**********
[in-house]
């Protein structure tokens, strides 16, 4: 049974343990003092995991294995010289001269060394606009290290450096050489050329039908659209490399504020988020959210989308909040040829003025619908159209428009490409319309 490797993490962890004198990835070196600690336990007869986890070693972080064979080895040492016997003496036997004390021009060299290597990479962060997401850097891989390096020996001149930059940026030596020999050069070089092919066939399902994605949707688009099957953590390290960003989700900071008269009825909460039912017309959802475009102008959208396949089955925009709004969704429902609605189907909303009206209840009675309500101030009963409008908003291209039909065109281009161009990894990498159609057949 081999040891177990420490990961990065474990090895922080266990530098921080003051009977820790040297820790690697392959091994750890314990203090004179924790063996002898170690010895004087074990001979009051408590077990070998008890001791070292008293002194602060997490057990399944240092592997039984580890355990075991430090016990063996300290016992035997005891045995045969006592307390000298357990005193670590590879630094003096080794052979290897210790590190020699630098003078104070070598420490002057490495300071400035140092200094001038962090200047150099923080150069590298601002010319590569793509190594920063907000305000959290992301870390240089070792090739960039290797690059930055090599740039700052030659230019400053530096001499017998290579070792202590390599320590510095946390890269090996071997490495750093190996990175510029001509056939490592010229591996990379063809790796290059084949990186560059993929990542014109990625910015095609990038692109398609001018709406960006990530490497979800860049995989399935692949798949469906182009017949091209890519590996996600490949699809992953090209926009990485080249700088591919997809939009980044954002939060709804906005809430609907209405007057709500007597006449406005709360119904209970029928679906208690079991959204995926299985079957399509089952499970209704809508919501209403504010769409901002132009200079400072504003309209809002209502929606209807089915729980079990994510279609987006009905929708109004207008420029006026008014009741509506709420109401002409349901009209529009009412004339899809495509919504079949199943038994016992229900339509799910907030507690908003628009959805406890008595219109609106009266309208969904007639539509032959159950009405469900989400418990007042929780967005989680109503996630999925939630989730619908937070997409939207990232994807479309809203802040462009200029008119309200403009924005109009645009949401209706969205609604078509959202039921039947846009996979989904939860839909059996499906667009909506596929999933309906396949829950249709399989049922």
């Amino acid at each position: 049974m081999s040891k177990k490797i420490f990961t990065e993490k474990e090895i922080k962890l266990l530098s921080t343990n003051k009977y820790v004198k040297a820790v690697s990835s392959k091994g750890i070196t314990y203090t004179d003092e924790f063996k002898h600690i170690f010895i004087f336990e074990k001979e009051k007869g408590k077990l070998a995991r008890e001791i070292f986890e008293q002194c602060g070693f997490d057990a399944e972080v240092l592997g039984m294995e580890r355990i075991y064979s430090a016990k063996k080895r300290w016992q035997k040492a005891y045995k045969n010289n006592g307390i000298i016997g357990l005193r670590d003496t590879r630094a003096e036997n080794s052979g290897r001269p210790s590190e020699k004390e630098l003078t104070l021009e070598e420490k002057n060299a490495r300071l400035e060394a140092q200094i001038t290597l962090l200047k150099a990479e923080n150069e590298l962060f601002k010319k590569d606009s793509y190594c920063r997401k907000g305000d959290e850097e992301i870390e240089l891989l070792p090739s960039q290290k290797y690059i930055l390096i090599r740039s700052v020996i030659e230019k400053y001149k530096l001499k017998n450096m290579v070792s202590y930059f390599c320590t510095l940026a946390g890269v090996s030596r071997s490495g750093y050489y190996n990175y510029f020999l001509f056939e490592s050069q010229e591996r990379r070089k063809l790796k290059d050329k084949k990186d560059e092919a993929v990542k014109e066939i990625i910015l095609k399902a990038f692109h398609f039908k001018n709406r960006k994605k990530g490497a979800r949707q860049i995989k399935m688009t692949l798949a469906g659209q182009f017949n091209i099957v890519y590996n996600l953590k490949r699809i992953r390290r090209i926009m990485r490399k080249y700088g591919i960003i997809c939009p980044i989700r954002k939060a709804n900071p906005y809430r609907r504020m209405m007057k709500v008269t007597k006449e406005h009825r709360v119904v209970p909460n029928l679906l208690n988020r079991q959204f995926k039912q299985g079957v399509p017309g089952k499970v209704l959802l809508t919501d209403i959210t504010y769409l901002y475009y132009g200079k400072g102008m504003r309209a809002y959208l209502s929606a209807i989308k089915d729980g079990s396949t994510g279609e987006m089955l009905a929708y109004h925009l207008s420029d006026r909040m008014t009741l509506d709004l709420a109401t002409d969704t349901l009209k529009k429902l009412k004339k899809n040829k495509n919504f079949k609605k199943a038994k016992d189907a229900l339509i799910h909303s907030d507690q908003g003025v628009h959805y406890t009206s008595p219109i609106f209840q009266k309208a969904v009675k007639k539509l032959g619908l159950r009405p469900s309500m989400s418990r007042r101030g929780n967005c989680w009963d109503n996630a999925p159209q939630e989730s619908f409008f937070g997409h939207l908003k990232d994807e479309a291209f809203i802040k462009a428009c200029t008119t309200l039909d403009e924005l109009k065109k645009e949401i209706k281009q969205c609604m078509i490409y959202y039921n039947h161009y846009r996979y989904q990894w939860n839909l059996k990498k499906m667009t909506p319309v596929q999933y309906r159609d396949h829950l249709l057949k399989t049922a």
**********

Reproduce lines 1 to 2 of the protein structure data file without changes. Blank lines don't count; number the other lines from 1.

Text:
[in-house]
């Protein structure tokens, strides 16, 4: 049974343990003092995991294995010289001269060394606009290290450096050489050329039908659209490399504020988020959210989308909040040829003025619908159209428009490409319309 490797993490962890004198990835070196600690336990007869986890070693972080064979080895040492016997003496036997004390021009060299290597990479962060997401850097891989390096020996001149930059940026030596020999050069070089092919066939399902994605949707688009099957953590390290960003989700900071008269009825909460039912017309959802475009102008959208396949089955925009709004969704429902609605189907909303009206209840009675309500101030009963409008908003291209039909065109281009161009990894990498159609057949 081999040891177990420490990961990065474990090895922080266990530098921080003051009977820790040297820790690697392959091994750890314990203090004179924790063996002898170690010895004087074990001979009051408590077990070998008890001791070292008293002194602060997490057990399944240092592997039984580890355990075991430090016990063996300290016992035997005891045995045969006592307390000298357990005193670590590879630094003096080794052979290897210790590190020699630098003078104070070598420490002057490495300071400035140092200094001038962090200047150099923080150069590298601002010319590569793509190594920063907000305000959290992301870390240089070792090739960039290797690059930055090599740039700052030659230019400053530096001499017998290579070792202590390599320590510095946390890269090996071997490495750093190996990175510029001509056939490592010229591996990379063809790796290059084949990186560059993929990542014109990625910015095609990038692109398609001018709406960006990530490497979800860049995989399935692949798949469906182009017949091209890519590996996600490949699809992953090209926009990485080249700088591919997809939009980044954002939060709804906005809430609907209405007057709500007597006449406005709360119904209970029928679906208690079991959204995926299985079957399509089952499970209704809508919501209403504010769409901002132009200079400072504003309209809002209502929606209807089915729980079990994510279609987006009905929708109004207008420029006026008014009741509506709420109401002409349901009209529009009412004339899809495509919504079949199943038994016992229900339509799910907030507690908003628009959805406890008595219109609106009266309208969904007639539509032959159950009405469900989400418990007042929780967005989680109503996630999925939630989730619908937070997409939207990232994807479309809203802040462009200029008119309200403009924005109009645009949401209706969205609604078509959202039921039947846009996979989904939860839909059996499906667009909506596929999933309906396949829950249709399989049922």